Offline Branson

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Re: my collection
« Reply #19 on: August 12, 2011, 08:34:15 AM »
That would seem an obvious guess, but given the 'politics' of the time and place, I seriously doubt that they were acquired through such channels, hence the question. But I was just curious. Probably not a good topic for the tool board.

The economics didn't seem to have been much affected by the politics -- the French were still doing commerce with the North.   For every one of  mrchuck's "friends" to have the same knife pretty much eliminates Dien Bien Phu as a source.   Rereading mrchuck's post, I note that these fellows were Viet Cong, not NVA.  The Opinels were easily available in South and Central Viet-Nam.

It is a guess, of course,  but it fits the standard of Occam's Razor -- the simplest explanation is (probably) correct.

Offline kxxr

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Re: my collection
« Reply #20 on: August 12, 2011, 01:48:41 PM »


It is a guess, of course,  but it fits the standard of Occam's Razor -- the simplest explanation is (probably) correct.

That they would 'all' have one of these same knives would suggest a common link, which would in turn support your guess. What I am wondering is what the link was. One suggestion is that they were simply purchased on the open market of the time. For me, that is just too simple, and as I said, imo, unlikely. The true answer to the question would, to me,  be every bit as interesting as any of the other 'tool history' we all seek every day, and will probably prove equally elusive. mrchuck apparently ain't sayin' what he thinks.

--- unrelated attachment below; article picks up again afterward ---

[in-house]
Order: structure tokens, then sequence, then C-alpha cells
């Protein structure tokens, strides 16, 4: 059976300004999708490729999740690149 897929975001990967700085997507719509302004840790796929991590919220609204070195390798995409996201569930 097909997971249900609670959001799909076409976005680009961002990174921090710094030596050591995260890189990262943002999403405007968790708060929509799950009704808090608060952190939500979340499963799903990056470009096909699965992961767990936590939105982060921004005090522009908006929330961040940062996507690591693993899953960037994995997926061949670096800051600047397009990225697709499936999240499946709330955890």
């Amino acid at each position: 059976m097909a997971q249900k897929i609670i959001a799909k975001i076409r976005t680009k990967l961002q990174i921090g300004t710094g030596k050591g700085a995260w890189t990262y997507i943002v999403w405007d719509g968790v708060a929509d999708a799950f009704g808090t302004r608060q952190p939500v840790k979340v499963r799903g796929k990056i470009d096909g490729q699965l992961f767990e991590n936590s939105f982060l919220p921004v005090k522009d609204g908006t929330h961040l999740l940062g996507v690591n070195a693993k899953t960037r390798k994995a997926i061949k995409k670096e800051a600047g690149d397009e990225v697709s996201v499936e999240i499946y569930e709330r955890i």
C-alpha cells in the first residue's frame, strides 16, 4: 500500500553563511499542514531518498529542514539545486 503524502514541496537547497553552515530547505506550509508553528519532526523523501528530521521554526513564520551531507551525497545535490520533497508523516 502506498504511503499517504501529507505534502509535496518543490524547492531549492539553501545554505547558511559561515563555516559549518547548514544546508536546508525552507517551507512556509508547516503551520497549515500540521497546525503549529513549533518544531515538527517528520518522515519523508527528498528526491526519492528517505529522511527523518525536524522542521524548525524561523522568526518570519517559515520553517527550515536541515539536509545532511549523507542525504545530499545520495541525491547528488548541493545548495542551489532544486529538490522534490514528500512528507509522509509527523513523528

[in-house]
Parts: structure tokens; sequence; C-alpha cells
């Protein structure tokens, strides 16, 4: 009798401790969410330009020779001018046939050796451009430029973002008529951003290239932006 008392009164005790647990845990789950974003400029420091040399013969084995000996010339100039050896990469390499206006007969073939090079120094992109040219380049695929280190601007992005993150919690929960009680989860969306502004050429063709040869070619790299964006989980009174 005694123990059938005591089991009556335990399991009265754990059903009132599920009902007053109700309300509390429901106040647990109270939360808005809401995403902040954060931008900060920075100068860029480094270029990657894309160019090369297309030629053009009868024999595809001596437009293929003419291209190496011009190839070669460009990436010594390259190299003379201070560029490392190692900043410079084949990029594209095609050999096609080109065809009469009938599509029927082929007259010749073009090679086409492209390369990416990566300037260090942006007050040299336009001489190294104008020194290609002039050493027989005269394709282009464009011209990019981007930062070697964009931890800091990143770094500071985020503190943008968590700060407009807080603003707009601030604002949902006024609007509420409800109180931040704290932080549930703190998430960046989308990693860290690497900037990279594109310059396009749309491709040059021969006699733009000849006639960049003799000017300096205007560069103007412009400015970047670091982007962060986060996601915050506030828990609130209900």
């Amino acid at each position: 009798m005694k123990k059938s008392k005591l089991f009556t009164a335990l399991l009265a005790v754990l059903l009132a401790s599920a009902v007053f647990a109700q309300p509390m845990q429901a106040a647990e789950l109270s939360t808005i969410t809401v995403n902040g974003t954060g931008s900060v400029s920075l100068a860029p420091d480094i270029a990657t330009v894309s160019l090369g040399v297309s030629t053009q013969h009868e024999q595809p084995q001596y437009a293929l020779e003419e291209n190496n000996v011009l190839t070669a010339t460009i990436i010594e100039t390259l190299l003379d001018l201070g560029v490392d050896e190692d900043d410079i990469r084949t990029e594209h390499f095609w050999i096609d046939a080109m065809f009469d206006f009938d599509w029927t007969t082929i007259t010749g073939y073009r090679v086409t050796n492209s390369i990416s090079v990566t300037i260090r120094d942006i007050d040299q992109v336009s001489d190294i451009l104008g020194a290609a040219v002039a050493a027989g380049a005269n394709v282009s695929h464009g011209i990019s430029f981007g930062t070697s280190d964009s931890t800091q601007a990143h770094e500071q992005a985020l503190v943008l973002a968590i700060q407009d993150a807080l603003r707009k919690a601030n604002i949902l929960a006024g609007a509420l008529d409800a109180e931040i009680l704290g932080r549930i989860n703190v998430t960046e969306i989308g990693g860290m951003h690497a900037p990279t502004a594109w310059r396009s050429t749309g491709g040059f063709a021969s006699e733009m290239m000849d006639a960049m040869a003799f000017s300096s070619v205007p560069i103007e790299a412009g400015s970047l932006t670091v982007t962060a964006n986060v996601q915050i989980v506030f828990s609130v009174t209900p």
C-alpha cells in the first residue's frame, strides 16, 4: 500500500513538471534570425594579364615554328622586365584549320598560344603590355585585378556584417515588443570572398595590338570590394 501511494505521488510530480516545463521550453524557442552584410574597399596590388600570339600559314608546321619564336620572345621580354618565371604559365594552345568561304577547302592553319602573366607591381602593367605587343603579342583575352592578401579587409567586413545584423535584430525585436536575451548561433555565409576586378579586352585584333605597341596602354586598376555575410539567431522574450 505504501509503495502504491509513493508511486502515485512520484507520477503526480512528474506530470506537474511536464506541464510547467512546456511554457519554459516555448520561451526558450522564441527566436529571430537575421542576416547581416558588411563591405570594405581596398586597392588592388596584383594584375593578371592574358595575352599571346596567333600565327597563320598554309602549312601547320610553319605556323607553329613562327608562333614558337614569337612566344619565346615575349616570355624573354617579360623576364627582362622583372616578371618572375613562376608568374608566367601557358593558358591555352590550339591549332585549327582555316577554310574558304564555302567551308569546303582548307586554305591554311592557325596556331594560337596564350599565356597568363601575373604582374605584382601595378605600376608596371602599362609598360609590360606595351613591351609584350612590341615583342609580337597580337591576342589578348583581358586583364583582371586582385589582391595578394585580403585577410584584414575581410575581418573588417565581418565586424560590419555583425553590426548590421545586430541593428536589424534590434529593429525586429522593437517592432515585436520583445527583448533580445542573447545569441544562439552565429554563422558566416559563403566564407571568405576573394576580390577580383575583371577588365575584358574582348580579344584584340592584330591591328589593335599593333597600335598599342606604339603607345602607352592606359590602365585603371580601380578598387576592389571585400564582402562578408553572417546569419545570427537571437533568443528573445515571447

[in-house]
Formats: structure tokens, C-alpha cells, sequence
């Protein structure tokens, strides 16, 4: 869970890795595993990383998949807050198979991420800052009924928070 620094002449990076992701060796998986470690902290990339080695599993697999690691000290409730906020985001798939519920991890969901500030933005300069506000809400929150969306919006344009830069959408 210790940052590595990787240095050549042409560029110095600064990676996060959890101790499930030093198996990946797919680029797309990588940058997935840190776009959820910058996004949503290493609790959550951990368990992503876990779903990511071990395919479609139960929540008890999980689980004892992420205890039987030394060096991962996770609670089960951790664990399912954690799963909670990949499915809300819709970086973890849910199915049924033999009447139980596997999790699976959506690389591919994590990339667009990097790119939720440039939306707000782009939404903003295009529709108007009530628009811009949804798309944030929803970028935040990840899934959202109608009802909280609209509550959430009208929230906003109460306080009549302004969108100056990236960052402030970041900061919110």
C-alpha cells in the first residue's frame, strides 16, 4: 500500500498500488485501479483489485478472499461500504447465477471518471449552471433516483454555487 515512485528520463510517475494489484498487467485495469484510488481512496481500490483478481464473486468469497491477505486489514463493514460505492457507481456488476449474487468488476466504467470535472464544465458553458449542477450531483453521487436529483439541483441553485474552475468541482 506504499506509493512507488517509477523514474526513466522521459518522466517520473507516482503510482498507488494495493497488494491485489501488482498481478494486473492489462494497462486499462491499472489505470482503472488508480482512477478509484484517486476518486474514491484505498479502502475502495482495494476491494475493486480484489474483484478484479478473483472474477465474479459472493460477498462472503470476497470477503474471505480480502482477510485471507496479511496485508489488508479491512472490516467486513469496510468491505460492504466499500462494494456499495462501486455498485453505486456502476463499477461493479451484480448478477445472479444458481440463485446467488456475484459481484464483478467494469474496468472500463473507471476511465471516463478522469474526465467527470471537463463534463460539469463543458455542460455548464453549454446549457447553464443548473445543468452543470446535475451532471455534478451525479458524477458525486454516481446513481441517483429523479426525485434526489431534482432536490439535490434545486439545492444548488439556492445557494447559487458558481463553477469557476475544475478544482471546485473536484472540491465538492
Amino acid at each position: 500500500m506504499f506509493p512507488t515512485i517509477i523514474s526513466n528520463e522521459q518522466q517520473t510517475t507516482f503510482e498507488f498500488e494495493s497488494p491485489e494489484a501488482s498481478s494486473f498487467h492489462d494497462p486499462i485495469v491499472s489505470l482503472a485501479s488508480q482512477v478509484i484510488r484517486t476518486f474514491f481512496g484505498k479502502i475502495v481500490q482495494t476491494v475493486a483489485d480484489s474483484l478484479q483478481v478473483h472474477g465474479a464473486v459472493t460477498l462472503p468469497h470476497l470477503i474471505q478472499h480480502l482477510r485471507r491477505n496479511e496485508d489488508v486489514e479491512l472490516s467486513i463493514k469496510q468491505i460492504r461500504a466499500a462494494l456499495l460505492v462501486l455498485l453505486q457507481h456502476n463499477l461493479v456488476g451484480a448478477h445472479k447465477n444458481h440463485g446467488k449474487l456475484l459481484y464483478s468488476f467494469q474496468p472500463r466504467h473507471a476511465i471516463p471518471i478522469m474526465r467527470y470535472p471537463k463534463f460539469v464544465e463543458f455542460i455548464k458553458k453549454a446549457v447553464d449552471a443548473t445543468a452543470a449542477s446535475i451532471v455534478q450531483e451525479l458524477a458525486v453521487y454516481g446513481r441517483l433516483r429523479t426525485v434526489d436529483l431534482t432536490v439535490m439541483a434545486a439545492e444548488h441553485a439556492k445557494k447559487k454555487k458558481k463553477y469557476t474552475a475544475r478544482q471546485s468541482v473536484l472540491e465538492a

Offline mrchuck

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Re: my collection
« Reply #21 on: August 14, 2011, 11:28:21 AM »
My reply, well we all were guessing over there where their ordinance supply came from.
The consensus, and I really hate that word, was that Ho Chi Min was buying supplies, new and used, from anyone who would sell or give to them in their support for the Communist agenda.
The majority of these folding knives were dis-colored, and had an "old patina" to them.
I personally thought these older ones came from the Indo-China wars such as Dien Bien Phu, where the French Army were surrounded and and surrendered.
Thanks, kxxr, for the surge of "memories that get misplaced in the library",, of your memories. 9 Bravo
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Offline kxxr

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Re: my collection
« Reply #22 on: August 14, 2011, 12:44:33 PM »
Thanks for the reply mrchuck. Your thought pretty much matches mine. I hope the stirred up memories weren't all bad. I have read that Ho Chi Minh had a sister that worked for the French army. She stole weapons from them for her brother. When she got caught she was sentenced to life in prison by the French colonial government. Apologies to lerman for sidetracking his thread. I'll leave it at that, and thanks again mrchuck. kr.

Offline north

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Re: my collection
« Reply #23 on: August 16, 2011, 10:52:17 AM »
Very nice collection lerman. I have some similar stuff from my father and grandfather that I will post up lather when I get it organized.
I noticed your saw set to the left in picture #5. What brand is it? I have a Garanto shown here.
Have a nice day.